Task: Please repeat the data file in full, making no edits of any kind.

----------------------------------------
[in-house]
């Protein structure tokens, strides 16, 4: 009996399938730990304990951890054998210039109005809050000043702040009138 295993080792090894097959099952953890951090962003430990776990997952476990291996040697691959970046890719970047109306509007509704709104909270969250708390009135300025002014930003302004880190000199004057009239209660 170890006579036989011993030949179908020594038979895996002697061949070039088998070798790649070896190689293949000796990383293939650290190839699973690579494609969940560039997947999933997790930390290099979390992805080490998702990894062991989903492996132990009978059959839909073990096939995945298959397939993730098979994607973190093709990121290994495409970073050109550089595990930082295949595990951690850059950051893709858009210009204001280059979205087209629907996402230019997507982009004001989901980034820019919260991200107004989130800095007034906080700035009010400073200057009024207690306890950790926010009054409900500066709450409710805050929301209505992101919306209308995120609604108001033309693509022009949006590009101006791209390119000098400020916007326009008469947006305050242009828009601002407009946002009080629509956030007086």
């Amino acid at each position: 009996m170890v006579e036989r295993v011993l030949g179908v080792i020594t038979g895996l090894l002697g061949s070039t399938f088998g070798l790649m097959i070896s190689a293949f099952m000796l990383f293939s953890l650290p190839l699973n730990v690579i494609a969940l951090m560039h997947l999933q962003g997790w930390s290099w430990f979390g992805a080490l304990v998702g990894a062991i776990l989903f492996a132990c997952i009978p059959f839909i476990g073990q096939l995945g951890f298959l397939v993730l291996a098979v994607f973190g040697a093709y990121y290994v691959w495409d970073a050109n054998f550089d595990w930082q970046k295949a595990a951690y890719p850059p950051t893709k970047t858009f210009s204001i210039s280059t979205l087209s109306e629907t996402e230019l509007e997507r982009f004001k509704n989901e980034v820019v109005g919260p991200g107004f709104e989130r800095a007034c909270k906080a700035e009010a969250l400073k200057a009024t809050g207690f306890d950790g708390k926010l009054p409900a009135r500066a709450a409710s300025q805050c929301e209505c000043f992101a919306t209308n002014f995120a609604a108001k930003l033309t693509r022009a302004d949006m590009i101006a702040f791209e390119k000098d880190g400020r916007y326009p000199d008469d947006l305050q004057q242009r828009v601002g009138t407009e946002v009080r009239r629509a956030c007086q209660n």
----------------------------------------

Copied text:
[in-house]
């Protein structure tokens, strides 16, 4: 009996399938730990304990951890054998210039109005809050000043702040009138 295993080792090894097959099952953890951090962003430990776990997952476990291996040697691959970046890719970047109306509007509704709104909270969250708390009135300025002014930003302004880190000199004057009239209660 170890006579036989011993030949179908020594038979895996002697061949070039088998070798790649070896190689293949000796990383293939650290190839699973690579494609969940560039997947999933997790930390290099979390992805080490998702990894062991989903492996132990009978059959839909073990096939995945298959397939993730098979994607973190093709990121290994495409970073050109550089595990930082295949595990951690850059950051893709858009210009204001280059979205087209629907996402230019997507982009004001989901980034820019919260991200107004989130800095007034906080700035009010400073200057009024207690306890950790926010009054409900500066709450409710805050929301209505992101919306209308995120609604108001033309693509022009949006590009101006791209390119000098400020916007326009008469947006305050242009828009601002407009946002009080629509956030007086």
């Amino acid at each position: 009996m170890v006579e036989r295993v011993l030949g179908v080792i020594t038979g895996l090894l002697g061949s070039t399938f088998g070798l790649m097959i070896s190689a293949f099952m000796l990383f293939s953890l650290p190839l699973n730990v690579i494609a969940l951090m560039h997947l999933q962003g997790w930390s290099w430990f979390g992805a080490l304990v998702g990894a062991i776990l989903f492996a132990c997952i009978p059959f839909i476990g073990q096939l995945g951890f298959l397939v993730l291996a098979v994607f973190g040697a093709y990121y290994v691959w495409d970073a050109n054998f550089d595990w930082q970046k295949a595990a951690y890719p850059p950051t893709k970047t858009f210009s204001i210039s280059t979205l087209s109306e629907t996402e230019l509007e997507r982009f004001k509704n989901e980034v820019v109005g919260p991200g107004f709104e989130r800095a007034c909270k906080a700035e009010a969250l400073k200057a009024t809050g207690f306890d950790g708390k926010l009054p409900a009135r500066a709450a409710s300025q805050c929301e209505c000043f992101a919306t209308n002014f995120a609604a108001k930003l033309t693509r022009a302004d949006m590009i101006a702040f791209e390119k000098d880190g400020r916007y326009p000199d008469d947006l305050q004057q242009r828009v601002g009138t407009e946002v009080r009239r629509a956030c007086q209660n």